4-20mA Receiver - How To Also Have Option For 0-10VDC Analog Input?

Thread Starter

Mahonroy

Joined Oct 21, 2014
312
Hello, I have 2 terminals where you can connect up a 4-20mA transmitting device (such as a sensor). This 4-20mA receiver also has integrated 24VDC power for the current loop. The circuit reads the current draw and converts this to an analog (0-3.3VDC) signal that I can read using a micro-controller and an analog-to-digital converter (ADC).
4-20ma_question1.jpg

My question is, how do I also provide the option for a 0-10VDC Analog Input in place of the 4-20mA? I could connect up a spare ADC pin to pin 1 of the "TB4", along with a voltage divider to translate it from 0-10VDC to 0-3.3VDC. This would allow someone to connect up a ground and a 0-10VDC sensor instead of a 4-20mA sensor. The problem with doing that is the 24VDC and the resistor R81 would interfere with this reading. So I somehow need to disconnect it if I want to do that.

Instead of using a jumper/shunt/switch here (e.g. jumper for selection of "4-20mA" or "0-10V), is there a way to accomplish this by using a mosfet or something? This way the microcontroller could switch between the 2, instead of the user having to mess with jumpers/shunts/switches?

I have seen this a few times and have always been curious how its been done. For example I see devices that have inputs that can be configured to be 4-20mA receiver, 0-10VDC analog input, 0-10VDC analog output, digital input/output, etc. Basically a universal port. I am curious how this is typically done?

Thanks again and any help or advice is greatly appreciated!
 

crutschow

Joined Mar 14, 2008
24,730
For example I see devices that have inputs that can be configured to be 4-20mA receiver, 0-10VDC analog input, 0-10VDC analog output, digital input/output, etc. Basically a universal port. I am curious how this is typically done?
Don't know for sure, but you could likely do it with analog switches to go from one configuration to the other.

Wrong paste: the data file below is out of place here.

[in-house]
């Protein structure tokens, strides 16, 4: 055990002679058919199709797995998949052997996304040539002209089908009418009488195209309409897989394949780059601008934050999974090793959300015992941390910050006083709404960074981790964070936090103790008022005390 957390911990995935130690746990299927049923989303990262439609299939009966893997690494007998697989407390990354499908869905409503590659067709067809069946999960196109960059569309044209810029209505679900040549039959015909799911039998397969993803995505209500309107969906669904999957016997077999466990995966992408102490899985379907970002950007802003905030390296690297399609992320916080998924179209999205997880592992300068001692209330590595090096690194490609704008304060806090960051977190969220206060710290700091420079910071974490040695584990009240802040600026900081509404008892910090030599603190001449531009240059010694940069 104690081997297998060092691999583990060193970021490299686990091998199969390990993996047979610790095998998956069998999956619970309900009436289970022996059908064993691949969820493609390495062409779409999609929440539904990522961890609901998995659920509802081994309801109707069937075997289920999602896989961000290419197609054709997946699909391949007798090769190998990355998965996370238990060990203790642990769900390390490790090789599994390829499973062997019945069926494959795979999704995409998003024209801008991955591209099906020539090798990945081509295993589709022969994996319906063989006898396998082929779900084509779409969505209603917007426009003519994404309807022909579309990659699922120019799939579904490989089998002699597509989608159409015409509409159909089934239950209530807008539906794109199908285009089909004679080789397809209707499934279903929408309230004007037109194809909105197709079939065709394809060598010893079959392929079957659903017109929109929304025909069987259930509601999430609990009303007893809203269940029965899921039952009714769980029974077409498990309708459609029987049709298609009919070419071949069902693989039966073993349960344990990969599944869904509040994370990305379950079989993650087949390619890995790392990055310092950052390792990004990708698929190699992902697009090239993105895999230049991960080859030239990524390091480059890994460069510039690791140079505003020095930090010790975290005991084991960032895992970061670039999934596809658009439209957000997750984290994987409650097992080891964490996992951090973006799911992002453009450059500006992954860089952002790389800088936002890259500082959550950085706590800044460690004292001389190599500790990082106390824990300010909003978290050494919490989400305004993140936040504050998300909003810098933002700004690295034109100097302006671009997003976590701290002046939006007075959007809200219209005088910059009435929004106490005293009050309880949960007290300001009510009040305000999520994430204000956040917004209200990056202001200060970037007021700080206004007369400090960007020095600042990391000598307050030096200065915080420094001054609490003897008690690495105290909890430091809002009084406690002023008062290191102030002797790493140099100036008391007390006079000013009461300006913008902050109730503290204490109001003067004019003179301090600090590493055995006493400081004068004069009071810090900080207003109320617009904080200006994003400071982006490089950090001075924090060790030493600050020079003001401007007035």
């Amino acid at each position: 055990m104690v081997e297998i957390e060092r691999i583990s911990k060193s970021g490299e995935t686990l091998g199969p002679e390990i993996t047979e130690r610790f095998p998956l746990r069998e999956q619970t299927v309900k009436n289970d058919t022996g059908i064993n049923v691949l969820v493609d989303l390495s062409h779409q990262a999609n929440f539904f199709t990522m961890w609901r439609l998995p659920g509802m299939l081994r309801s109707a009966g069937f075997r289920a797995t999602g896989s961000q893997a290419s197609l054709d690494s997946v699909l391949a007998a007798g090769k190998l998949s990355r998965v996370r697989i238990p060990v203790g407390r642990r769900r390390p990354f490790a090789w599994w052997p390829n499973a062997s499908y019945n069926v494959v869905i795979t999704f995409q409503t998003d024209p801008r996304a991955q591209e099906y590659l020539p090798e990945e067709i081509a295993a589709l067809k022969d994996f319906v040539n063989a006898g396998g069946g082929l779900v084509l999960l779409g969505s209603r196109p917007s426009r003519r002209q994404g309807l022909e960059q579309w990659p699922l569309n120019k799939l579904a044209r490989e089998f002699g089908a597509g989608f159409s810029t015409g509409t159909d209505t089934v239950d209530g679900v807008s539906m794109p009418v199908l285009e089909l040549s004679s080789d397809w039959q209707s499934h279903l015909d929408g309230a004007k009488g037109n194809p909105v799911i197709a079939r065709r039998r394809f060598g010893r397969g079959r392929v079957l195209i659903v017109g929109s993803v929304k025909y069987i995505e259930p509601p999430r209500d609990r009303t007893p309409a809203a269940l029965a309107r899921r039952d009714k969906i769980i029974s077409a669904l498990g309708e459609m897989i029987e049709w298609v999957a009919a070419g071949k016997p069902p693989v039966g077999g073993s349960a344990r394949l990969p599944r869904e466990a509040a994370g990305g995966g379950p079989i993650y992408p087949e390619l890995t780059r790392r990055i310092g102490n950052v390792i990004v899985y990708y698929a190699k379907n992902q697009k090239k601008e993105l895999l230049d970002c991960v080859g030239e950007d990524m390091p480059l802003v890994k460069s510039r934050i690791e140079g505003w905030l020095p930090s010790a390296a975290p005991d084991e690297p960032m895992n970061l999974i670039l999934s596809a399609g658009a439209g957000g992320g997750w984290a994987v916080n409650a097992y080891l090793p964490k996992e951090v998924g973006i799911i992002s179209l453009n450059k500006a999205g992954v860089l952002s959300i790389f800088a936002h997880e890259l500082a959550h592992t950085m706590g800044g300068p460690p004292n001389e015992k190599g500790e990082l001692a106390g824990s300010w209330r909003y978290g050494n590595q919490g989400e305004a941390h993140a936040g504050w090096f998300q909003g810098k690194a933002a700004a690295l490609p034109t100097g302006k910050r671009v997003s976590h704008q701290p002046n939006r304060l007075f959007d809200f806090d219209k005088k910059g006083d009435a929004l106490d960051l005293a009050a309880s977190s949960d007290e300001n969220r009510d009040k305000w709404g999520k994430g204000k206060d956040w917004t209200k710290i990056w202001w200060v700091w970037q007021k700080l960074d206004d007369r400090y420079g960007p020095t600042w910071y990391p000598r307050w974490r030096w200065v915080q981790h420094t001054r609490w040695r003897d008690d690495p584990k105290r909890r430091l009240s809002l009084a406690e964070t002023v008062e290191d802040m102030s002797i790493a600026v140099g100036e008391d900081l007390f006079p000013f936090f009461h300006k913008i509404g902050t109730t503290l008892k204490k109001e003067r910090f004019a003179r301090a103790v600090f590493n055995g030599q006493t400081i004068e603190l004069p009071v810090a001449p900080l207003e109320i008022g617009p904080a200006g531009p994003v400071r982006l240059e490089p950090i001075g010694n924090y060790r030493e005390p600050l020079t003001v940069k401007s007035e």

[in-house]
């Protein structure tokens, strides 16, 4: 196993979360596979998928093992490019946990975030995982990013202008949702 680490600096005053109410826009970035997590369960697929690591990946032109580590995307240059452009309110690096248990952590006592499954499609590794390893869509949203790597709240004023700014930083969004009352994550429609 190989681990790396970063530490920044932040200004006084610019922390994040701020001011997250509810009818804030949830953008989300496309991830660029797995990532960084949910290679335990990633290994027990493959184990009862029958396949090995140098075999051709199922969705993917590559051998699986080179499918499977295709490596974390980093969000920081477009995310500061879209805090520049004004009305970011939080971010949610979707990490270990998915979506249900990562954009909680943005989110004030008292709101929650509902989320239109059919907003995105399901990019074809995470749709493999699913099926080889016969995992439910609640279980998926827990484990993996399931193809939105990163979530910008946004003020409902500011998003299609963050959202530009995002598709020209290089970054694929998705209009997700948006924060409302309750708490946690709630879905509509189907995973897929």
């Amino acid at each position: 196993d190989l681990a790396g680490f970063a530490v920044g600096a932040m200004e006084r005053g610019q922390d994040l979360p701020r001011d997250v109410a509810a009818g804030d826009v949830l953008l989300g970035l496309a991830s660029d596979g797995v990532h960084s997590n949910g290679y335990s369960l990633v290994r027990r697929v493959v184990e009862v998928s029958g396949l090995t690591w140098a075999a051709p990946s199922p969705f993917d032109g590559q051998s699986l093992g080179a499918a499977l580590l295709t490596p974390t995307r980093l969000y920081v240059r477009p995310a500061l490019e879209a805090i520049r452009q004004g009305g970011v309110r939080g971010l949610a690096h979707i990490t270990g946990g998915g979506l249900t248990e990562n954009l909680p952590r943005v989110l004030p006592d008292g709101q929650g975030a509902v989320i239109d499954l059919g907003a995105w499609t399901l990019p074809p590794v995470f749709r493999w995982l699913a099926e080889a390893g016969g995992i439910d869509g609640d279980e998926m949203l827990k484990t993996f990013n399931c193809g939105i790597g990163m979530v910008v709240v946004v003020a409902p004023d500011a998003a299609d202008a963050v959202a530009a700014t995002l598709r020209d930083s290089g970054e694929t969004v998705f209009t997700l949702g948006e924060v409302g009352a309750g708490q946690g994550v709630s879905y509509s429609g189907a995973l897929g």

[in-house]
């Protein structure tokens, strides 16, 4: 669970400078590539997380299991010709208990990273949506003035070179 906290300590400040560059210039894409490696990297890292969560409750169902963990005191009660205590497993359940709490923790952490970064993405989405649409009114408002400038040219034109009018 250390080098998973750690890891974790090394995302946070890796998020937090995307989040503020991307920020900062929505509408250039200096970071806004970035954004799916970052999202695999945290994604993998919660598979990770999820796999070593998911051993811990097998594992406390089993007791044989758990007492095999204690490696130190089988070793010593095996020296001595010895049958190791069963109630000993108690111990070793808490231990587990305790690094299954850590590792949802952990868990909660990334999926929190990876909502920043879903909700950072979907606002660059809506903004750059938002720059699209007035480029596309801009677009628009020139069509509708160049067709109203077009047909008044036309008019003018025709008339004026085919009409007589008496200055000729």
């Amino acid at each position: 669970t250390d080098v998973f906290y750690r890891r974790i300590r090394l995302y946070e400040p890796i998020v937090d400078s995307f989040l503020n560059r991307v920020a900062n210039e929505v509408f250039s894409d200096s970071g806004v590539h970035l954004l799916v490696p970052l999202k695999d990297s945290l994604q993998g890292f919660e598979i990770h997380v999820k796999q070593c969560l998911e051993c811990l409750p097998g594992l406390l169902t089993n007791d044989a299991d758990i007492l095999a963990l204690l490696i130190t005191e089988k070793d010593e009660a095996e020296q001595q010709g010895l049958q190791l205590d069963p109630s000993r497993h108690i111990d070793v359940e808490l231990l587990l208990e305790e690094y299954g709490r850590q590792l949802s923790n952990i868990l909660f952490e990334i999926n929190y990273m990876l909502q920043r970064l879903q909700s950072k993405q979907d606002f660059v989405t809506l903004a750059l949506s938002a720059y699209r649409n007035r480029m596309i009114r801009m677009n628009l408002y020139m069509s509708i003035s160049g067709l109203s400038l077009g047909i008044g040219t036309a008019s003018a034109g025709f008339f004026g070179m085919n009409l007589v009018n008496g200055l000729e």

Are you familiar with those (such as the CD4066)?
 

Thread Starter

Mahonroy

Joined Oct 21, 2014
312
Don't know for sure, but you could likely do it with analog switches to go from one configuration to the other.
Are you familiar with those (such as the CD4066)?
Thanks for that suggestion! I have never looked into these parts before but they look pretty cool. The only problem I see is they seem to be limited to 18V max, and I have to continue to use the 24V for the current loop (a few sensors have to use this higher voltage).

Would a solid state relay work, such as this one? "CPC1017 "
https://www.digikey.com/product-detail/en/ixys-integrated-circuits-division/CPC1017NTR/CLA233CT-ND/1212844

It mentions that the on-state resistance is 16 ohms, and the off-state leakage current is 1 uA. Would this cause any problems if I put this SSR in-between pin 1 of TB4 and the resistor R81? This way if I'm using "4-20mA mode", I would keep the SSR activated, and the ADC won't interfere since its an input. Then when using "Analog mode" I would deactivate the SSR, and could then take analog readings from the ADC?
 

dendad

Joined Feb 20, 2016
3,428
This is the circuit I use on a couple of my products. It works well and is simple.
4-20:0-10.jpg
With the switch open, the 0-10V is fed through the voltage divider 22K and (10K +150R) to the ADC input.
With the switch closed, the 4-20mA develops a voltage across the 150R and fed to the ADC input via the 22K and 10K in parallel.
As I said above, it is pretty simple but it actually has worked well for years.
The max ADC reading is a bit higher that 10V or 20ma, and that is necessary to be able to detect sensor faults.
Also, a 50mA Polyswitch along with the 6V Zener limits the input voltage, as does the BAV99 dual diode.
Note that this only works for the termination to 0V, not floating.
I know it does not answer your questions, but thought it may be of interest.
 
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